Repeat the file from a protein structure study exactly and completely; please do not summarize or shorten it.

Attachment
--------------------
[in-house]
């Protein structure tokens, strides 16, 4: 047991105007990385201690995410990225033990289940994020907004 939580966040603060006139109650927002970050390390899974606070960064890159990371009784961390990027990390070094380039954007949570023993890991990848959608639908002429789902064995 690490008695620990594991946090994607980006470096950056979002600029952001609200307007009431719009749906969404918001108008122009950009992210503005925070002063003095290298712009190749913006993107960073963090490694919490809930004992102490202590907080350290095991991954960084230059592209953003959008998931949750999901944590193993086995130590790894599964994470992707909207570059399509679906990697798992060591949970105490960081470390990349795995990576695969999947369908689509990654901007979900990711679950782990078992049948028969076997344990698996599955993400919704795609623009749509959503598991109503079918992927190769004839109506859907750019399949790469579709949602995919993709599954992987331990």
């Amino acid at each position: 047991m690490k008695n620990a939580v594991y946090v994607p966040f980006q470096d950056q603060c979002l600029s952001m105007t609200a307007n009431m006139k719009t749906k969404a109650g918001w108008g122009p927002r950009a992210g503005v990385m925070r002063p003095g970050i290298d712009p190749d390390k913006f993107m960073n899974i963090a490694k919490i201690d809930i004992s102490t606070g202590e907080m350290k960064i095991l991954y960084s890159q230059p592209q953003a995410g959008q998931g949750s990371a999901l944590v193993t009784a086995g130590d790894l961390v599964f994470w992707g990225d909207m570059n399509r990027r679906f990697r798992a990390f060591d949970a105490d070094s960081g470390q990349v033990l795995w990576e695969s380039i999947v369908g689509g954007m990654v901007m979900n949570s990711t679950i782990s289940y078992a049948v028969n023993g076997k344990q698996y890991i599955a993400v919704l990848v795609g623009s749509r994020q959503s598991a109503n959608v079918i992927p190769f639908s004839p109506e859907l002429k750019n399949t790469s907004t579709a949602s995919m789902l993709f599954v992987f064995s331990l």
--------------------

[in-house]
């Protein structure tokens, strides 16, 4: 047991105007990385201690995410990225033990289940994020907004 939580966040603060006139109650927002970050390390899974606070960064890159990371009784961390990027990390070094380039954007949570023993890991990848959608639908002429789902064995 690490008695620990594991946090994607980006470096950056979002600029952001609200307007009431719009749906969404918001108008122009950009992210503005925070002063003095290298712009190749913006993107960073963090490694919490809930004992102490202590907080350290095991991954960084230059592209953003959008998931949750999901944590193993086995130590790894599964994470992707909207570059399509679906990697798992060591949970105490960081470390990349795995990576695969999947369908689509990654901007979900990711679950782990078992049948028969076997344990698996599955993400919704795609623009749509959503598991109503079918992927190769004839109506859907750019399949790469579709949602995919993709599954992987331990």
């Amino acid at each position: 047991m690490k008695n620990a939580v594991y946090v994607p966040f980006q470096d950056q603060c979002l600029s952001m105007t609200a307007n009431m006139k719009t749906k969404a109650g918001w108008g122009p927002r950009a992210g503005v990385m925070r002063p003095g970050i290298d712009p190749d390390k913006f993107m960073n899974i963090a490694k919490i201690d809930i004992s102490t606070g202590e907080m350290k960064i095991l991954y960084s890159q230059p592209q953003a995410g959008q998931g949750s990371a999901l944590v193993t009784a086995g130590d790894l961390v599964f994470w992707g990225d909207m570059n399509r990027r679906f990697r798992a990390f060591d949970a105490d070094s960081g470390q990349v033990l795995w990576e695969s380039i999947v369908g689509g954007m990654v901007m979900n949570s990711t679950i782990s289940y078992a049948v028969n023993g076997k344990q698996y890991i599955a993400v919704l990848v795609g623009s749509r994020q959503s598991a109503n959608v079918i992927p190769f639908s004839p109506e859907l002429k750019n399949t790469s907004t579709a949602s995919m789902l993709f599954v992987f064995s331990l």